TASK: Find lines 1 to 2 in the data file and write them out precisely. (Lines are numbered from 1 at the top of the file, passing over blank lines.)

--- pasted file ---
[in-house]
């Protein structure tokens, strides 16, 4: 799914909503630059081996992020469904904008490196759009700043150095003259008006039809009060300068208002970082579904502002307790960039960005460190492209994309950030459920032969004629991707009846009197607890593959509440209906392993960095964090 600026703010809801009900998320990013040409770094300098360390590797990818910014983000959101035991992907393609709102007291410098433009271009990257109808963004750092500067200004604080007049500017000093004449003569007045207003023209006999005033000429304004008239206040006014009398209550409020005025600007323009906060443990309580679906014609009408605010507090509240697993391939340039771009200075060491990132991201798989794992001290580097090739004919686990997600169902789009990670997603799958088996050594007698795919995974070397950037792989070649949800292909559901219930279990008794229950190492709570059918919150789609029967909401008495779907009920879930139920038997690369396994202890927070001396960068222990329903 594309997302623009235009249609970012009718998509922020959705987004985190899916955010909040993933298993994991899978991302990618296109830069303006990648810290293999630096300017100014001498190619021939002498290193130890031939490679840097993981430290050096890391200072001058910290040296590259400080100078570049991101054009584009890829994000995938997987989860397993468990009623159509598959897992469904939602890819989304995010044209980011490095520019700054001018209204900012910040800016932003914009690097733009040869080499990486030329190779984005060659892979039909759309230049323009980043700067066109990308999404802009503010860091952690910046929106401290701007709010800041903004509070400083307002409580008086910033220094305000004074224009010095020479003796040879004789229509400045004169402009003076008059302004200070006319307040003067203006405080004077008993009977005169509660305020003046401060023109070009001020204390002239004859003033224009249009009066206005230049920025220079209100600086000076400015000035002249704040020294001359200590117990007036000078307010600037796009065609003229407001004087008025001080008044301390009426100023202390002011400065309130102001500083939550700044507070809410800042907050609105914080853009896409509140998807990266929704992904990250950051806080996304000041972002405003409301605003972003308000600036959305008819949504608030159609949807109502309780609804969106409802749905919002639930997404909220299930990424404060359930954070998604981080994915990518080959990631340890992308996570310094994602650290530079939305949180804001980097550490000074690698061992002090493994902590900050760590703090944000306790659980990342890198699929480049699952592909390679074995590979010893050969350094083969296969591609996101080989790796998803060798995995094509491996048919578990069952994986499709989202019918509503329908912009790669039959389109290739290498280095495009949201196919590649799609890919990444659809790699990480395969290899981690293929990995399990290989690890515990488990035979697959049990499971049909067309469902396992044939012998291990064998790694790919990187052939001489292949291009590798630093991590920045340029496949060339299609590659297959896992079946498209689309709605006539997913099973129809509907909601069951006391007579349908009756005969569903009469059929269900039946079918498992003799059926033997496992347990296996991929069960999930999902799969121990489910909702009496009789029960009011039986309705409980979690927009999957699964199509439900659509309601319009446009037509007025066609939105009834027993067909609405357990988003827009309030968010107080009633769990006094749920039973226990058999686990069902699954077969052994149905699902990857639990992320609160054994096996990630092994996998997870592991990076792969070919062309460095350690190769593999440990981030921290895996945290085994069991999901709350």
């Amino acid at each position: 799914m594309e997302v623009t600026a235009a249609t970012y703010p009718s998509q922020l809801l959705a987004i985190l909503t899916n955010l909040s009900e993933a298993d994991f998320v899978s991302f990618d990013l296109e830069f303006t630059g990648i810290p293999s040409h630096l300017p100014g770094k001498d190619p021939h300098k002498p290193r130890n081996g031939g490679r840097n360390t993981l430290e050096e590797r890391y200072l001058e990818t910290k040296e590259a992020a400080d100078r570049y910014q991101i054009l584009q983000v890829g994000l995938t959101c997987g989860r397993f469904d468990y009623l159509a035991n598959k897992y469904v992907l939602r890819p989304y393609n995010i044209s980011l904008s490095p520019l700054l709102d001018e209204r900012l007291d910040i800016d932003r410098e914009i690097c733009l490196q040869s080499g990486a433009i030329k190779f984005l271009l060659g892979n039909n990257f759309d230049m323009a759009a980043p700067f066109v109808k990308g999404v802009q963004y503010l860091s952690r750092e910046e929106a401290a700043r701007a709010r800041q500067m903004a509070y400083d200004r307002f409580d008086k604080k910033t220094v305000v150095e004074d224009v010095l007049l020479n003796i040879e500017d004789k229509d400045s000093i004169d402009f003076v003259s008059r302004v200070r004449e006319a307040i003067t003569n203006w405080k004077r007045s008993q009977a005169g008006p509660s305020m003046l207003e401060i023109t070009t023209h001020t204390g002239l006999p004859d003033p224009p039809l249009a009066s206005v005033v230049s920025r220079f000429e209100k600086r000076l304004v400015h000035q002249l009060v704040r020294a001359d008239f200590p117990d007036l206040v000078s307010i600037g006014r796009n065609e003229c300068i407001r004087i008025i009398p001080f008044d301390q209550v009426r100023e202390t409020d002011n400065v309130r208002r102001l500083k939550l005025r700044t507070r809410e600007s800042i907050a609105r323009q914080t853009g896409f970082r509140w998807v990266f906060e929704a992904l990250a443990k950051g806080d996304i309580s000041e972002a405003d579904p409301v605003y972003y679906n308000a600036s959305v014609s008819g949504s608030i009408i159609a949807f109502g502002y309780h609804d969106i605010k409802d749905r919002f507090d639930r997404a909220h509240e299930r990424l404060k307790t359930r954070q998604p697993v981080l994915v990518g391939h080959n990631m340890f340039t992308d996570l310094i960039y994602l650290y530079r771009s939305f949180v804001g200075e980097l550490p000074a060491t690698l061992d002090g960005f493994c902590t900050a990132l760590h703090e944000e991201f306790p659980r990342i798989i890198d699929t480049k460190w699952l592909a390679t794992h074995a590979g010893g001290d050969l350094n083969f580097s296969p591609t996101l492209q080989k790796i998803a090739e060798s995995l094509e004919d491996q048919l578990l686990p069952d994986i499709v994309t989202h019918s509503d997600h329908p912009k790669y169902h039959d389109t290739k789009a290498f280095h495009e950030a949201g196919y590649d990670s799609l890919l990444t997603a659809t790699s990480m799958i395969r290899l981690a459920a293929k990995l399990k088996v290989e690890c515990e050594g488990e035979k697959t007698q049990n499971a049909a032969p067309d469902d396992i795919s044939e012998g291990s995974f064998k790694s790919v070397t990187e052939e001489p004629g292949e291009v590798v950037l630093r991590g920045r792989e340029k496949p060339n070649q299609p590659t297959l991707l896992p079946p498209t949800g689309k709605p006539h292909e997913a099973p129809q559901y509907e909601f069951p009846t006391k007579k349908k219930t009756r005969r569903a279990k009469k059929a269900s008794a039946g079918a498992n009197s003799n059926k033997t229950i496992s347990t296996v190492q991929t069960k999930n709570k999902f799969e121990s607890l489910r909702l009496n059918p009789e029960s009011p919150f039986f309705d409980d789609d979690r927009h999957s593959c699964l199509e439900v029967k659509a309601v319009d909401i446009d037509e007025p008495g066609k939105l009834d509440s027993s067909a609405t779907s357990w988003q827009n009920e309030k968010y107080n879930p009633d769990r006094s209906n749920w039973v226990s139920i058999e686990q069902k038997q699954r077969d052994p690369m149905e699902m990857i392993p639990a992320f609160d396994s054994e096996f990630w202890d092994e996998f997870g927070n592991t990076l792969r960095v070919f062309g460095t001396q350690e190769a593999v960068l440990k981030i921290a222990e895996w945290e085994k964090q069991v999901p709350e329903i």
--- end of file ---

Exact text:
[in-house]
């Protein structure tokens, strides 16, 4: 799914909503630059081996992020469904904008490196759009700043150095003259008006039809009060300068208002970082579904502002307790960039960005460190492209994309950030459920032969004629991707009846009197607890593959509440209906392993960095964090 600026703010809801009900998320990013040409770094300098360390590797990818910014983000959101035991992907393609709102007291410098433009271009990257109808963004750092500067200004604080007049500017000093004449003569007045207003023209006999005033000429304004008239206040006014009398209550409020005025600007323009906060443990309580679906014609009408605010507090509240697993391939340039771009200075060491990132991201798989794992001290580097090739004919686990997600169902789009990670997603799958088996050594007698795919995974070397950037792989070649949800292909559901219930279990008794229950190492709570059918919150789609029967909401008495779907009920879930139920038997690369396994202890927070001396960068222990329903 594309997302623009235009249609970012009718998509922020959705987004985190899916955010909040993933298993994991899978991302990618296109830069303006990648810290293999630096300017100014001498190619021939002498290193130890031939490679840097993981430290050096890391200072001058910290040296590259400080100078570049991101054009584009890829994000995938997987989860397993468990009623159509598959897992469904939602890819989304995010044209980011490095520019700054001018209204900012910040800016932003914009690097733009040869080499990486030329190779984005060659892979039909759309230049323009980043700067066109990308999404802009503010860091952690910046929106401290701007709010800041903004509070400083307002409580008086910033220094305000004074224009010095020479003796040879004789229509400045004169402009003076008059302004200070006319307040003067203006405080004077008993009977005169509660305020003046401060023109070009001020204390002239004859003033224009249009009066206005230049920025220079209100600086000076400015000035002249704040020294001359200590117990007036000078307010600037796009065609003229407001004087008025001080008044301390009426100023202390002011400065309130102001500083939550700044507070809410800042907050609105914080853009896409509140998807990266929704992904990250950051806080996304000041972002405003409301605003972003308000600036959305008819949504608030159609949807109502309780609804969106409802749905919002639930997404909220299930990424404060359930954070998604981080994915990518080959990631340890992308996570310094994602650290530079939305949180804001980097550490000074690698061992002090493994902590900050760590703090944000306790659980990342890198699929480049699952592909390679074995590979010893050969350094083969296969591609996101080989790796998803060798995995094509491996048919578990069952994986499709989202019918509503329908912009790669039959389109290739290498280095495009949201196919590649799609890919990444659809790699990480395969290899981690293929990995399990290989690890515990488990035979697959049990499971049909067309469902396992044939012998291990064998790694790919990187052939001489292949291009590798630093991590920045340029496949060339299609590659297959896992079946498209689309709605006539997913099973129809509907909601069951006391007579349908009756005969569903009469059929269900039946079918498992003799059926033997496992347990296996991929069960999930999902799969121990489910909702009496009789029960009011039986309705409980979690927009999957699964199509439900659509309601319009446009037509007025066609939105009834027993067909609405357990988003827009309030968010107080009633769990006094749920039973226990058999686990069902699954077969052994149905699902990857639990992320609160054994096996990630092994996998997870592991990076792969070919062309460095350690190769593999440990981030921290895996945290085994069991999901709350």